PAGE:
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 The region has remained the premier cruise destination in the world, with its share of world cruise bed days averaging around 51 percent in the last decade.

 Since 1980, cruise passenger arrivals have grown at an average annual rate of 7% per annum, reaching a total of around 17.3 million in 2004.

 

 

TOURISM AND THE CARIBBEAN

 Tourism represents the biggest industry in the world. The consistent growth of tourists and tourism receipts over the decades since international travel became accessible to the general pubic, has convinced many developing nations that they can profit from tourism.

 Caribbean countries, such as Jamaica and Barbados, have a history of tourism development, and the region as a whole has seen much growth in the sector.

 Even with the global recession of the 1970s and early 1980s, tourist arrivals to the Caribbean rose 52.2% from 1978-1988. Islands that were not apart of this initial surge in tourism are eager to obtain their share of the spoils, and those who are old hands in the industry seek to maintain or surpass their share.

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TOURISM AND THE CARIBBEAN

 However, it is important that the Caribbean not take for granted their portion of the world’s tourists. In 1998, growth to Caribbean destinations was a slow 1.7%.

 In order to ensure continuing success in the tourism industry, islands of the Caribbean need to aggressively pursue a strategy of sustainable tourism development.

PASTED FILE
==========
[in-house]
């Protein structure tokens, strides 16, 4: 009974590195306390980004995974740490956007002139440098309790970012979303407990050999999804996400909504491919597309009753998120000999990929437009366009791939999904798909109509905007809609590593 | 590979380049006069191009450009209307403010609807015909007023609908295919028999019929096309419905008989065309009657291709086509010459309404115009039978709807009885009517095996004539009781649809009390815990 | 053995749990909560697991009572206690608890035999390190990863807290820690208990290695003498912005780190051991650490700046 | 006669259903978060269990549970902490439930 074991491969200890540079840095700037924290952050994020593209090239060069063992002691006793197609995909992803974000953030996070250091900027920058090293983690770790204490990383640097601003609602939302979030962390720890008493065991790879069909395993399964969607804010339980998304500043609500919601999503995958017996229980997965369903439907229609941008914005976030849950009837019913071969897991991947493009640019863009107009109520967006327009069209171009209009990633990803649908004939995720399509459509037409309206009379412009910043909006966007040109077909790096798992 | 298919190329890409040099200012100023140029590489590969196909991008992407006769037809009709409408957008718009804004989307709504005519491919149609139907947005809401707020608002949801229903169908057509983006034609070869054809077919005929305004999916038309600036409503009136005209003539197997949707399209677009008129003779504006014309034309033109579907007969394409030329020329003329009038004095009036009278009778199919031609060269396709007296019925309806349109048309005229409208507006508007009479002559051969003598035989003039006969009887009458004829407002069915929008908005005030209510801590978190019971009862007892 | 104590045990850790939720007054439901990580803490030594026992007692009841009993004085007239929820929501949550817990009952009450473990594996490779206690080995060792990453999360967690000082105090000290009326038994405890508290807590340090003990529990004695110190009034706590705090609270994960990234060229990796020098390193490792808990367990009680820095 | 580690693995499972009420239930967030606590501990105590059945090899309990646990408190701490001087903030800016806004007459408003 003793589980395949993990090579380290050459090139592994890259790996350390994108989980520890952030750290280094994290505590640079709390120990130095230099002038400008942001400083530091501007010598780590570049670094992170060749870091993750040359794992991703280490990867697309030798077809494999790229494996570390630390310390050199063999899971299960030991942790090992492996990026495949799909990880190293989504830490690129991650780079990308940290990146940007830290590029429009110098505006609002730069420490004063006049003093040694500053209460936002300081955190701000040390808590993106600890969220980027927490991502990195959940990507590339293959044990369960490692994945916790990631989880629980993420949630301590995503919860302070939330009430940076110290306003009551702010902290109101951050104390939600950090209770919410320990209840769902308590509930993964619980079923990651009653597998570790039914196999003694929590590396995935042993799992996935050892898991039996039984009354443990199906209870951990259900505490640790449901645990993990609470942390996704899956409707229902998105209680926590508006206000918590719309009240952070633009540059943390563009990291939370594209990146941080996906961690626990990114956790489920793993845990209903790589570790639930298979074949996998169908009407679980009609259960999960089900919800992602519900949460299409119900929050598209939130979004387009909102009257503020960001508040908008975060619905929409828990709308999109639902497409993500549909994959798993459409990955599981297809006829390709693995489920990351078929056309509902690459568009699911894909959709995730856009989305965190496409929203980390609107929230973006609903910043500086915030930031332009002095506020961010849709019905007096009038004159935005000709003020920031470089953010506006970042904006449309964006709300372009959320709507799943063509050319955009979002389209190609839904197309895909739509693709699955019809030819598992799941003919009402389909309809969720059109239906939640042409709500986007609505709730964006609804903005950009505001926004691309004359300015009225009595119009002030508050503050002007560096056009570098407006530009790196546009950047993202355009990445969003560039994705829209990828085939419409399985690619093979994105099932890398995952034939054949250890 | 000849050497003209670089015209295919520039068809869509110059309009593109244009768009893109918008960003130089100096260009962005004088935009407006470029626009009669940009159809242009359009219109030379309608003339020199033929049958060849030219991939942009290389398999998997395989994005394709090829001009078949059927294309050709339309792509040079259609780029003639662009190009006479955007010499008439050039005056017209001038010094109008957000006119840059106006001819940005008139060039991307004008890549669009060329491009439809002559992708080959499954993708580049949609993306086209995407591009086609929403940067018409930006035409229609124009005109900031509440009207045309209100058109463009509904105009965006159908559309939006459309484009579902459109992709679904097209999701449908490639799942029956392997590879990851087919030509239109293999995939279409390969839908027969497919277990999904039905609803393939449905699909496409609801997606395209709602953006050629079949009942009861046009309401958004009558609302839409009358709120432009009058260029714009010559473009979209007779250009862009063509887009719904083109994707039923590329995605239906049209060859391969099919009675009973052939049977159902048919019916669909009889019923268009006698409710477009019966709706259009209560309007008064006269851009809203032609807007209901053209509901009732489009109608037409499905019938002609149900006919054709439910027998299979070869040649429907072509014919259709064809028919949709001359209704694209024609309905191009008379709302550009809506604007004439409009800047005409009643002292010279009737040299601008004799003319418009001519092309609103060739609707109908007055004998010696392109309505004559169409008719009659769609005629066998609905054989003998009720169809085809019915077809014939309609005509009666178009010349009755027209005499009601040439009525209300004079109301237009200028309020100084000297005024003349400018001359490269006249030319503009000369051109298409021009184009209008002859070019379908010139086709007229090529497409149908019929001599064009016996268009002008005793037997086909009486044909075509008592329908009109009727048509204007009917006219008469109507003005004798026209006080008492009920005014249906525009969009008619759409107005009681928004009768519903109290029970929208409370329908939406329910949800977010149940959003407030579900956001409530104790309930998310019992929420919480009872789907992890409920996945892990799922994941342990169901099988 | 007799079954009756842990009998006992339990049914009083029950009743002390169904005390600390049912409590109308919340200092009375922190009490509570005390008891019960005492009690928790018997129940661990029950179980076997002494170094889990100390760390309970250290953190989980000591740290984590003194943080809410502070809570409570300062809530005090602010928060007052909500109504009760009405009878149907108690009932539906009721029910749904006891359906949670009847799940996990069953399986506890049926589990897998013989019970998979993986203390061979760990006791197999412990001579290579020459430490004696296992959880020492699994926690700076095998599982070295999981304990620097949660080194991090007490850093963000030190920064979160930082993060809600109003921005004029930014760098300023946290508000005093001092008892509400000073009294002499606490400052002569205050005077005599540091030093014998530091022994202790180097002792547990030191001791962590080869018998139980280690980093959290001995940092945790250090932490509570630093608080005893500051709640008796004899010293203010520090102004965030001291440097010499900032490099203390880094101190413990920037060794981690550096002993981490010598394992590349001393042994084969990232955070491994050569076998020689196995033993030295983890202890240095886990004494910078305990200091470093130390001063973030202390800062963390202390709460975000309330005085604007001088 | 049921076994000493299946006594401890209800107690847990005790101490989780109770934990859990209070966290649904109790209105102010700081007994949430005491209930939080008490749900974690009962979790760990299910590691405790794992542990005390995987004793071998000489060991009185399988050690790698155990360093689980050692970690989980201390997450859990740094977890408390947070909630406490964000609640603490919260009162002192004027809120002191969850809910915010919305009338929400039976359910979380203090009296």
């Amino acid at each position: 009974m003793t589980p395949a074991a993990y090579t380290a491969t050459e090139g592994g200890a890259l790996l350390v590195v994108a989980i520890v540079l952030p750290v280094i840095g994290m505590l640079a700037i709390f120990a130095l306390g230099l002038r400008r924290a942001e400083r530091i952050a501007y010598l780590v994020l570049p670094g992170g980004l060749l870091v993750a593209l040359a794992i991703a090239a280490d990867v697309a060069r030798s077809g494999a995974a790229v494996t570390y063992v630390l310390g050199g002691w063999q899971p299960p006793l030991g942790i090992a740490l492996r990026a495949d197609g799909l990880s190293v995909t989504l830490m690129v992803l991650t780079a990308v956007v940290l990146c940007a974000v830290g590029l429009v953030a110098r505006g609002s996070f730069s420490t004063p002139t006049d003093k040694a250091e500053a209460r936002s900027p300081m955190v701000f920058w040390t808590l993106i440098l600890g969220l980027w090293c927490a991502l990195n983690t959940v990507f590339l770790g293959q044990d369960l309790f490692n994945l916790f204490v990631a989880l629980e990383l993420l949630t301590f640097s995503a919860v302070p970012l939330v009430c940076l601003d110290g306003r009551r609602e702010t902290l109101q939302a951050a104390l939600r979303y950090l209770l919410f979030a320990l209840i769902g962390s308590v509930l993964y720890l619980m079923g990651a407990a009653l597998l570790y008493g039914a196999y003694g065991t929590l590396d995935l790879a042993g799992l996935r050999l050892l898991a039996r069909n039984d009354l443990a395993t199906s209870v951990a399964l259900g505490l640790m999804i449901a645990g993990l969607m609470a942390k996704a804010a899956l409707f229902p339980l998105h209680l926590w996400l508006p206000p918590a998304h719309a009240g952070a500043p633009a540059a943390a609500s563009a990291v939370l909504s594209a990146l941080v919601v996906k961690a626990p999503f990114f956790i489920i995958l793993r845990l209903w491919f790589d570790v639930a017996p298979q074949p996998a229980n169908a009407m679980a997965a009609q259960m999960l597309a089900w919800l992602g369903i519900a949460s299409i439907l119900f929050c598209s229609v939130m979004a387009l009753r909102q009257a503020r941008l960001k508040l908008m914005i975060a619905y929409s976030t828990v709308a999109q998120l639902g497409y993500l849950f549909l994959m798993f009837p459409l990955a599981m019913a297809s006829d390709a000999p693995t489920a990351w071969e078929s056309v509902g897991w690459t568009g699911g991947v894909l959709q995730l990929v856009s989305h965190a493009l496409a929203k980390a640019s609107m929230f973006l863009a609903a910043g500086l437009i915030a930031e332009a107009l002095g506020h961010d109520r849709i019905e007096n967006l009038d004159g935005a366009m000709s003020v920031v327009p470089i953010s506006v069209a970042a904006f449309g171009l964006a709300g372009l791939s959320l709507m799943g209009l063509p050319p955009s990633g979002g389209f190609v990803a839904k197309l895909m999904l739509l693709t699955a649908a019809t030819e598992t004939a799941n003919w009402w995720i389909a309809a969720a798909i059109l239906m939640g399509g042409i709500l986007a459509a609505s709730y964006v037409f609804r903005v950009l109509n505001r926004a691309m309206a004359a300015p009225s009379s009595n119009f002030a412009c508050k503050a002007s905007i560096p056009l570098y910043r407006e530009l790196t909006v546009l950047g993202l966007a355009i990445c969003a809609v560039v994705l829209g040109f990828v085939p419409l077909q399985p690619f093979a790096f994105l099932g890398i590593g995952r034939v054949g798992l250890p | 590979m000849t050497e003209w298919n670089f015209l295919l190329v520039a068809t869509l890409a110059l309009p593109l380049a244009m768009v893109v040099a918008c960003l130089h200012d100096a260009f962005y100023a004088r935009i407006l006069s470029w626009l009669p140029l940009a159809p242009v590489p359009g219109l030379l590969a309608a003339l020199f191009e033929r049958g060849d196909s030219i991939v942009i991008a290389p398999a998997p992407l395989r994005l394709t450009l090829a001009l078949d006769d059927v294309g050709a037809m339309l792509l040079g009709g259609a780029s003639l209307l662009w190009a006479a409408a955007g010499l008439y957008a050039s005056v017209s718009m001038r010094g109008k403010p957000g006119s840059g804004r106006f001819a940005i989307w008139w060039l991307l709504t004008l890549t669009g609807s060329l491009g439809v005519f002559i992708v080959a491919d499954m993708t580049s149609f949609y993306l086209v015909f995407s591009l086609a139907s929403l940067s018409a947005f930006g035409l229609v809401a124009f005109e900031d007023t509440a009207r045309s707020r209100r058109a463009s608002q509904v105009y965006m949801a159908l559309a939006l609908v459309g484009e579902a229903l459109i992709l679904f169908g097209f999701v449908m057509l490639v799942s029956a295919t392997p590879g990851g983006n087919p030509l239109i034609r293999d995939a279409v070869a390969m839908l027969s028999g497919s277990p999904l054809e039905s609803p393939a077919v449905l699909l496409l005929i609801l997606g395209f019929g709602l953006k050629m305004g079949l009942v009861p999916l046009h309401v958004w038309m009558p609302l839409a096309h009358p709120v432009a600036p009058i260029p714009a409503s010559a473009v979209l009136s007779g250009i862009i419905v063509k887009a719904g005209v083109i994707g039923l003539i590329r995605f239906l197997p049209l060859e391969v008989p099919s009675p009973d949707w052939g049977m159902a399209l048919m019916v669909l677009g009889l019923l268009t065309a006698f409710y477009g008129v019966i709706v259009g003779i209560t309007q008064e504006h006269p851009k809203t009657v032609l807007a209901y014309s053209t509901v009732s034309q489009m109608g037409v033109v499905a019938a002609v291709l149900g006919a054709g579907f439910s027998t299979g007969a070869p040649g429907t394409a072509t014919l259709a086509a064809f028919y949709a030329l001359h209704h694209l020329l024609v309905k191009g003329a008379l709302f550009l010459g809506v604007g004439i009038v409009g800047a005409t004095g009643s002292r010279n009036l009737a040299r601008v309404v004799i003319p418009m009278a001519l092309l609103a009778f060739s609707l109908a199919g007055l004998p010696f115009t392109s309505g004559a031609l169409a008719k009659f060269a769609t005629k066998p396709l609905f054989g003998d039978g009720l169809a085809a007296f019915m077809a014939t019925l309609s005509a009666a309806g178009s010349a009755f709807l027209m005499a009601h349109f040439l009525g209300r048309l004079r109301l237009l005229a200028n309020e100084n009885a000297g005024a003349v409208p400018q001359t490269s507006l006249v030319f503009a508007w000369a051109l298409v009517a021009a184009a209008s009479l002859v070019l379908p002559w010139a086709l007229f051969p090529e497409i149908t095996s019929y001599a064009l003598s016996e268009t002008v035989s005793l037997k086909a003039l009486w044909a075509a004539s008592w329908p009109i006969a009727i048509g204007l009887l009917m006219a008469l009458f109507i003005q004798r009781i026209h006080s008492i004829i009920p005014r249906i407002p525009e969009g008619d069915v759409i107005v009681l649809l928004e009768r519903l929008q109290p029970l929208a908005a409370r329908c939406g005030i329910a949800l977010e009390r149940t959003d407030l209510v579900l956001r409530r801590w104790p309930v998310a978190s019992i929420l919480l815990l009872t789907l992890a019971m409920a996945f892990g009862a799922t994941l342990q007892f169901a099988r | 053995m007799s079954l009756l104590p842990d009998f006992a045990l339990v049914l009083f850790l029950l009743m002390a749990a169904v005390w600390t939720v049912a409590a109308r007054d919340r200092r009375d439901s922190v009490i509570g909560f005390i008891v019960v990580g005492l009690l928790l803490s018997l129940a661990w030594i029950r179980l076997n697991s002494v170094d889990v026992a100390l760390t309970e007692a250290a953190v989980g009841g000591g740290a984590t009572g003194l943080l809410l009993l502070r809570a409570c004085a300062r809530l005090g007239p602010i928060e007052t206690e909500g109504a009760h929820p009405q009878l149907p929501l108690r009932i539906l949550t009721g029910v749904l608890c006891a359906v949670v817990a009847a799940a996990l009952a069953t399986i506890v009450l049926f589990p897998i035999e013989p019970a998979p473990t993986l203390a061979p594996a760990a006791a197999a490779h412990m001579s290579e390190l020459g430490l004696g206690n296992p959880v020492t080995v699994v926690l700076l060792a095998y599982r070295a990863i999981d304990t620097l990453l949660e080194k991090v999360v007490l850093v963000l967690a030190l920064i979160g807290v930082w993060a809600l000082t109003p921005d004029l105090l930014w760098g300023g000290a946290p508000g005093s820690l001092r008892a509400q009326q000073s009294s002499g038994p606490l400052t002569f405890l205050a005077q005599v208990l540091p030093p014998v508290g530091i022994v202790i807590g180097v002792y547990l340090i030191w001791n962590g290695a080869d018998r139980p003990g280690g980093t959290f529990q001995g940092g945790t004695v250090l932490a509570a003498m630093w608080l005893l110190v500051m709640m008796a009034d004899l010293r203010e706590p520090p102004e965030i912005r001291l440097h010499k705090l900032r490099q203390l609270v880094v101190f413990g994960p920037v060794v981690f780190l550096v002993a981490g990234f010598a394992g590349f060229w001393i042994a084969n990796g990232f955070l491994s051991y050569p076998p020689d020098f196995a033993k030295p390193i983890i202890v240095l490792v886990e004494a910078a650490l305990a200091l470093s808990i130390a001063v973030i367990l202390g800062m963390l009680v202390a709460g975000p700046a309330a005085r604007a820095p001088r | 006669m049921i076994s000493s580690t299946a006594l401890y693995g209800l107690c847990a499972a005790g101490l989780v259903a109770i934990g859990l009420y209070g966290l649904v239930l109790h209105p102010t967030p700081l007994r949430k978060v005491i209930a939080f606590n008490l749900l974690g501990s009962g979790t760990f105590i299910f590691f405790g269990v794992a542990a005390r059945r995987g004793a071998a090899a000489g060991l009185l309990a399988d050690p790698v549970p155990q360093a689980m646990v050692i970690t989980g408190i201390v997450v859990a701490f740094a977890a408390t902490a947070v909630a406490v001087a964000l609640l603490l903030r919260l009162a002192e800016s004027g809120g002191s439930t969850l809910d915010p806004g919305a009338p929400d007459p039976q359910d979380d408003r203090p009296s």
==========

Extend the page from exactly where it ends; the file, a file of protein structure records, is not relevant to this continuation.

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TOURISM AND THE CARIBBEAN ECONOMIES

 The Caribbean is recognized as one of the most tourism dependent regions in the world. With the exception of Puerto Rico, Trinidad and Tobago and Haiti, the Caribbean islands are highly dependent on tourism as a source of foreign exchange.

 Tourism is the single largest earner of foreign exchange in 16 out of the 28 countries in the Caribbean. In 1999, Tourism and the Travel industry attracted 41% of all capital investment that entered the Caribbean.

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TOURISM AND THE CARIBBEAN ECONOMIES

 The great importance that tourism plays in the Caribbean economy is reflected in the number of people employed by and the income generated from the industry.

 It is estimated that the tourism industry directly and indirectly employs one in four people in the Caribbean and generates about $2 billion a year in income for the region.

 Caribbean tourism employs more than 2.1 million people directly and indirectly, with the figure rising in some of our countries to as much as 25 per cent of the workforce. This makes tourism the biggest employer after the public sector.

 However, many of these jobs are seasonal and very low-paid, while the money generated by internationally funded projects fails to reach locals. In fact, only 15 percent of the Chinese-funded Baha Mar construction project in the Bahamas found its way to local laborers.

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TOURISM AND THE CARIBBEAN ECONOMIES

 In land-based tourism, the total number of persons employed is often more than the total number of hotel rooms, leaving on average 1:3 employee room ratio.

 In Jamaica, for example, the industry directly employs more than 30,000 people and generates $1.2 billion per year in income.

 Due to tourism, most of the Caribbean islands economies are export- oriented, making their economies and their expenditures dependent on external consumers, which hold a relatively high share of the regional GDP.